Google e-Books Now Purchasable in Malaysia

*Google e-Books Now Purchasable in Malaysia*

Saw this in a post in LYN forum:

QUOTE(Andrewtst @ Sep 26 2013, 01:19 PM)
I know everyone is busy with Note 3. But… did anyone notice Google Book is official landed at Malaysia.

Samsung is disable the app, you need need to search it at Play Store and enable it, then voila Google Book finally arrived in Malaysia. I check around got Malay, Chinese & English book and FREE book as well, just those FREE book only have English only.

True enough, if you browse to, you can now buy ebooks priced in RM. 

On my Note 3, I searched for “Google Play Books” in the Play Store, the app was marked as “Disabled” with a button to “enable” it. Once I did that I could open the Google Books app. On my old Note 1 the app just installed without any hassle. It was named “Play Books” in the App Drawer. 

The Play Books app initially complained “You are not allowed to buy books in this country” but after a few taps here and there (can’t remember what I did), it showed me all the categories and books on offer. There are some free books in your My Books folder, and you can find some free books in the Shop also. 

A nice feature is that I can have the book read out to me ( using the Play Book app. It had a choppy voice on my Note 3 at first, but then I was prompted to download a Higher Quality TTS file by Samsung (86 MB) and the quality was much improved after that. I can also read the e-book on the web at, under My Books. The online reader is quite clean and friendly.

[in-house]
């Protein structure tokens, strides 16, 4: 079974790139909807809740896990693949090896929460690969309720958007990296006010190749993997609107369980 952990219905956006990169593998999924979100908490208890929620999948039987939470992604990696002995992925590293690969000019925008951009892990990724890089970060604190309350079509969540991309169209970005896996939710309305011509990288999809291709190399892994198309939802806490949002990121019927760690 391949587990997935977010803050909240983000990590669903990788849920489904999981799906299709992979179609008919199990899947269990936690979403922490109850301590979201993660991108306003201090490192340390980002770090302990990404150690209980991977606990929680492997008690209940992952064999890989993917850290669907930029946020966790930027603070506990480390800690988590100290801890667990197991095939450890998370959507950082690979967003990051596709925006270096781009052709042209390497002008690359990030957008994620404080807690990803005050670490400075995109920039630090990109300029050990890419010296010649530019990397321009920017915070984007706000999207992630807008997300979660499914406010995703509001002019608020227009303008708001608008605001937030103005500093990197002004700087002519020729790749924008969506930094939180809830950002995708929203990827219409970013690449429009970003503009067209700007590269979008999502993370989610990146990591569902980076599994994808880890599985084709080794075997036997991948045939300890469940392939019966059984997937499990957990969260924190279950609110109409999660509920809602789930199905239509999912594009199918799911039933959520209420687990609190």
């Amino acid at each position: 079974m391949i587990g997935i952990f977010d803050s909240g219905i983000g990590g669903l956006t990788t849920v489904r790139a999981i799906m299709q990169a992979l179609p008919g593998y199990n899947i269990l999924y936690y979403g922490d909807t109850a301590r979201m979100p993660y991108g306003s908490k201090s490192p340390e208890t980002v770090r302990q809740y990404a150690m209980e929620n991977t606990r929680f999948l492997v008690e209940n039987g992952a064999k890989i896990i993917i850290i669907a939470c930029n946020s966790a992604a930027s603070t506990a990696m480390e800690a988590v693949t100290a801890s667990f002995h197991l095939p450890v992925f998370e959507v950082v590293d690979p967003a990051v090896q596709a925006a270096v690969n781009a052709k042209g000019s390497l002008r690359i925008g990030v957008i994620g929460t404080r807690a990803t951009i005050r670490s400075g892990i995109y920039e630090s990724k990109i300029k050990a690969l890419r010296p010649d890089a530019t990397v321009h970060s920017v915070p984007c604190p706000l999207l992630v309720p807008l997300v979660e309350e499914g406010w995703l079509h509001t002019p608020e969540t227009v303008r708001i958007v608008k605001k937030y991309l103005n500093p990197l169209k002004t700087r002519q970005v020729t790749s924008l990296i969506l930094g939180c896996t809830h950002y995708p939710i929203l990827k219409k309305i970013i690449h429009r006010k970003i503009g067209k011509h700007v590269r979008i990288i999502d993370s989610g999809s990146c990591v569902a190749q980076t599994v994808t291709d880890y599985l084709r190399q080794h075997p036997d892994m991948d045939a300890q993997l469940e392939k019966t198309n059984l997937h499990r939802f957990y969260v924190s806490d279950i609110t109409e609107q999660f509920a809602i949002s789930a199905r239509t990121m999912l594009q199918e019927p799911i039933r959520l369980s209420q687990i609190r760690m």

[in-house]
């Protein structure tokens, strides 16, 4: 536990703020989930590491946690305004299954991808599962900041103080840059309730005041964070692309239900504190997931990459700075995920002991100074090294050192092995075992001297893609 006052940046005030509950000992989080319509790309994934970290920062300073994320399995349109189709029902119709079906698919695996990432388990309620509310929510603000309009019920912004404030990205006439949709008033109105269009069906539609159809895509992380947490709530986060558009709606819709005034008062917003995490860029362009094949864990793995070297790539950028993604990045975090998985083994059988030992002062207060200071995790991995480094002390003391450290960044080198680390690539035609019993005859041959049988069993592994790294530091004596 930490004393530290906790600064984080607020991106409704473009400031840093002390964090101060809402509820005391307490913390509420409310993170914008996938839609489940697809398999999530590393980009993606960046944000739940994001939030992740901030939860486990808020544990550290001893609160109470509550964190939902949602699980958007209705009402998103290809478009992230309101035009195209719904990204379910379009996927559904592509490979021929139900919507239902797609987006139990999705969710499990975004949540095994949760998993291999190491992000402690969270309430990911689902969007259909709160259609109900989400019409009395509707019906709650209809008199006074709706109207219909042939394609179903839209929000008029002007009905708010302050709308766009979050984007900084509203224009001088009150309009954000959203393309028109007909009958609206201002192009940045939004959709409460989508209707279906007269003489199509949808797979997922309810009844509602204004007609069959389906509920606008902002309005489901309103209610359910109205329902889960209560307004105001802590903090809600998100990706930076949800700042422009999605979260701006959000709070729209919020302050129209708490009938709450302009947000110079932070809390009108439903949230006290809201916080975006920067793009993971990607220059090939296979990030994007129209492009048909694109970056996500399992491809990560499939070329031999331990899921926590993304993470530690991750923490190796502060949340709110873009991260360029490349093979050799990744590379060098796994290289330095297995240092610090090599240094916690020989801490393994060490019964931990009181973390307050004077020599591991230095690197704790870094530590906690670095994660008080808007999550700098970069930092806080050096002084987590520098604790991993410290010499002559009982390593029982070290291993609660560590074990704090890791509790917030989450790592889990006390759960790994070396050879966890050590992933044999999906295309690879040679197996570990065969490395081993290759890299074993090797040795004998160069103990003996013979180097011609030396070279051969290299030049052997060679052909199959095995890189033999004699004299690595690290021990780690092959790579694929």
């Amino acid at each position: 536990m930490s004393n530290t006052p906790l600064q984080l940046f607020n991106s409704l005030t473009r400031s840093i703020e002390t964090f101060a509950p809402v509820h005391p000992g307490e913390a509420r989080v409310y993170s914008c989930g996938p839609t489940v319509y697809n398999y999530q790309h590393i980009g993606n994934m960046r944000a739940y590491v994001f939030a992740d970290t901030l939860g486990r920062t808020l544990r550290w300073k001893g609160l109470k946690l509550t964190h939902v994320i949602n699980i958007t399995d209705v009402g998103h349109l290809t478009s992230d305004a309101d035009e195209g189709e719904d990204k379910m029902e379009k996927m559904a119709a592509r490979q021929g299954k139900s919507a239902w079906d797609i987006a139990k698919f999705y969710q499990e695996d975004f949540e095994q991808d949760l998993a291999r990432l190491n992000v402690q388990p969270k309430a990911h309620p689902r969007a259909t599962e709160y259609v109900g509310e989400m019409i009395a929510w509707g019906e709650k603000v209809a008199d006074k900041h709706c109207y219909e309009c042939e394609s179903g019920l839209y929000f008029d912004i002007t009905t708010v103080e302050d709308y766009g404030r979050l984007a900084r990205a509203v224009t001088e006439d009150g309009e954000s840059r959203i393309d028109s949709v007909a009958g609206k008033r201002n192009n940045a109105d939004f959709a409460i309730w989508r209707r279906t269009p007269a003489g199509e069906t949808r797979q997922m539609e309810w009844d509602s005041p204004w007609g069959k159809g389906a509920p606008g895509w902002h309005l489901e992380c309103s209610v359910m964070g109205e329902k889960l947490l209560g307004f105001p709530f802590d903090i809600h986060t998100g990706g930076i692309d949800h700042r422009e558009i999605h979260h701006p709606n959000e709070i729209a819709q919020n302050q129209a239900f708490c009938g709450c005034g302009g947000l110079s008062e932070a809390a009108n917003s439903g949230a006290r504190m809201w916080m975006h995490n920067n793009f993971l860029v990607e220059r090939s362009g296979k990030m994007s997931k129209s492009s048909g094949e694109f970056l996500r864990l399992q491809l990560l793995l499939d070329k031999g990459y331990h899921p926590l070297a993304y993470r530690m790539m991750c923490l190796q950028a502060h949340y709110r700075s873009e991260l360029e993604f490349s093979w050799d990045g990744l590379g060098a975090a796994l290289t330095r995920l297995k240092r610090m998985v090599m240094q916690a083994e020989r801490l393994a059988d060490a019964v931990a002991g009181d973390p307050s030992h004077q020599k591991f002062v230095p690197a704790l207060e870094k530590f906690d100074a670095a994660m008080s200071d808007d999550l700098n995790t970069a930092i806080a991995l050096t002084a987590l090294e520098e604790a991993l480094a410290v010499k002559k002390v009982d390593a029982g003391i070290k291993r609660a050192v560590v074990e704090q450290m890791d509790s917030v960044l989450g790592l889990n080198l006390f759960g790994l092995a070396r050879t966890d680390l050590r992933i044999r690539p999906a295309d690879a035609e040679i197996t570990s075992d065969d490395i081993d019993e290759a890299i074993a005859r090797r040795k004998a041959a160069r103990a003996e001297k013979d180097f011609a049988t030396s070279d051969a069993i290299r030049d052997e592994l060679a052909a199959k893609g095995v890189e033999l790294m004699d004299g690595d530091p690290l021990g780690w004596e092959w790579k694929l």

Not all books are fairly priced. For example, Jeff Jarvis’s “Public Parts” on Amazon’s US Kindle Store was USD10.39 (RM33.50) whereas it is RM62.16 on Google Play’s Malaysian book store. “An Idiot Abroad: The Travel Diaries of Karl Pilkington” is USD8.66 on the US Kindle Store (RM27.86) and RM23.62 on Google’s Malaysian Book Store. So it is worth to compare.

Maybe there are taxes and sales taxes involved when importing the bits 8-). Or maybe there are regional distributors who need to be paid off. 

For Free books, you can download them as unencrypted .epub and/or .pdf files from the web site. For paid books, Google uses Adobe Digital Rights Management for Paid books so it is a bit trickier. 

I decided to invest RM23 and check out the Paid Book experience. I bought an ebook via my Note 3, and just like other Play Store purchases, my credit card was billed and the full book was then available in the Play Books app. The option to download as ePub was still there (mousever the book cover in My Books, and click the three little dots to bring up the options menu). However, what you get is a .acsm file instead.

The .acsm file is a XML “ticket” that lets you download the books. You then need to install Adobe Digital Editions  (ADE) ( on your Windows PC or Mac, and feed it the .acsm file. In my case, I’m on Ubuntu and need an older version linked here that works with WINE.

Once inside ADE, you need to create and associate it with an Adobe ID the first time you run it. Then, drag and drop the .acsm file into the Adobe Digital Editions application. It will download and create an encrypted ePub into the application, and you can then read the eBook from withinADE. Pull down the “Reading” menu and choose “Item Info” and you will see where the ePub file for this book is stored within your Windows PC (Mine was ended up in /home/ shahada/My Digital Editions/An_Idiot_Abroad.epub).

I don’t have any readers than support DRM’ed ePub, so …

Cracking DRM

There are a number of tools that you can use to strip the ePub of its DRM, once it has been created by Adobe Digital Editions. A great site to get you started is here: With the appropriate plugins installed into my Calibre eBook manager, I’m able to buy DRM’ed ebooks from the Play Store, strip the DRM and convert it into a .mobi, where it can then be pushed to and read on my Kindle. I can convert books originally bought for my Amazon Kindle and have them pushed into my Play Books reader. How’s that for interoperability?


Books on Google Play

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This post was originally published publicly on Google+ at 2013-09-26 18:03:14+0800

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